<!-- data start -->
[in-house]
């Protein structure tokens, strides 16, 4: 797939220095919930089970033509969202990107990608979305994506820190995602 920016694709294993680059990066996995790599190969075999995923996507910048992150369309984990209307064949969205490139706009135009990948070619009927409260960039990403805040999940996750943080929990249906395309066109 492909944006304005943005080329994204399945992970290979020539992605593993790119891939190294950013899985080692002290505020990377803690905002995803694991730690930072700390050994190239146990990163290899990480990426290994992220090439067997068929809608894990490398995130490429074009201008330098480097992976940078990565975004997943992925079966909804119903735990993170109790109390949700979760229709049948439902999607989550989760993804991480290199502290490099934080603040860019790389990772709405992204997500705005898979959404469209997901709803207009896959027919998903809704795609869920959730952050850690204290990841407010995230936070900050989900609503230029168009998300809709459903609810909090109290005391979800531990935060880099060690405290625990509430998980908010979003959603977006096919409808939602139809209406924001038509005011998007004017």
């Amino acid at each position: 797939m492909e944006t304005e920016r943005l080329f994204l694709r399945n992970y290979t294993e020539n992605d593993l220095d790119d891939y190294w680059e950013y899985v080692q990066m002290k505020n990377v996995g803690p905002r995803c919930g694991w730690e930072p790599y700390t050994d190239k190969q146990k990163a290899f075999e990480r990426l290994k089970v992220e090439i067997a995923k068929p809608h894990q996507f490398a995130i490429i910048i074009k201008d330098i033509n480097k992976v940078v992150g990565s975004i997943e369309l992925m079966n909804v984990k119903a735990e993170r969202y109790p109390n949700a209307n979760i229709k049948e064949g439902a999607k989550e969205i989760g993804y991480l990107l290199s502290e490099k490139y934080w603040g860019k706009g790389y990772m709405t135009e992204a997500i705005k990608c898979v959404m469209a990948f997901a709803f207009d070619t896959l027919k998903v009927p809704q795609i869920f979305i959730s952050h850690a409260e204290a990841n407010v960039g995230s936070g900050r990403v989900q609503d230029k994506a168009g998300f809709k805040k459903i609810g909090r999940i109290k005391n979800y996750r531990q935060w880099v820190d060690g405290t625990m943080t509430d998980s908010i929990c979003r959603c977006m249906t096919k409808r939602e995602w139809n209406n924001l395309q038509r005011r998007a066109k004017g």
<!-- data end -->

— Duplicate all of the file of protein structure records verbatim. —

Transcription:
[in-house]
């Protein structure tokens, strides 16, 4: 797939220095919930089970033509969202990107990608979305994506820190995602 920016694709294993680059990066996995790599190969075999995923996507910048992150369309984990209307064949969205490139706009135009990948070619009927409260960039990403805040999940996750943080929990249906395309066109 492909944006304005943005080329994204399945992970290979020539992605593993790119891939190294950013899985080692002290505020990377803690905002995803694991730690930072700390050994190239146990990163290899990480990426290994992220090439067997068929809608894990490398995130490429074009201008330098480097992976940078990565975004997943992925079966909804119903735990993170109790109390949700979760229709049948439902999607989550989760993804991480290199502290490099934080603040860019790389990772709405992204997500705005898979959404469209997901709803207009896959027919998903809704795609869920959730952050850690204290990841407010995230936070900050989900609503230029168009998300809709459903609810909090109290005391979800531990935060880099060690405290625990509430998980908010979003959603977006096919409808939602139809209406924001038509005011998007004017």
């Amino acid at each position: 797939m492909e944006t304005e920016r943005l080329f994204l694709r399945n992970y290979t294993e020539n992605d593993l220095d790119d891939y190294w680059e950013y899985v080692q990066m002290k505020n990377v996995g803690p905002r995803c919930g694991w730690e930072p790599y700390t050994d190239k190969q146990k990163a290899f075999e990480r990426l290994k089970v992220e090439i067997a995923k068929p809608h894990q996507f490398a995130i490429i910048i074009k201008d330098i033509n480097k992976v940078v992150g990565s975004i997943e369309l992925m079966n909804v984990k119903a735990e993170r969202y109790p109390n949700a209307n979760i229709k049948e064949g439902a999607k989550e969205i989760g993804y991480l990107l290199s502290e490099k490139y934080w603040g860019k706009g790389y990772m709405t135009e992204a997500i705005k990608c898979v959404m469209a990948f997901a709803f207009d070619t896959l027919k998903v009927p809704q795609i869920f979305i959730s952050h850690a409260e204290a990841n407010v960039g995230s936070g900050r990403v989900q609503d230029k994506a168009g998300f809709k805040k459903i609810g909090r999940i109290k005391n979800y996750r531990q935060w880099v820190d060690g405290t625990m943080t509430d998980s908010i929990c979003r959603c977006m249906t096919k409808r939602e995602w139809n209406n924001l395309q038509r005011r998007a066109k004017g």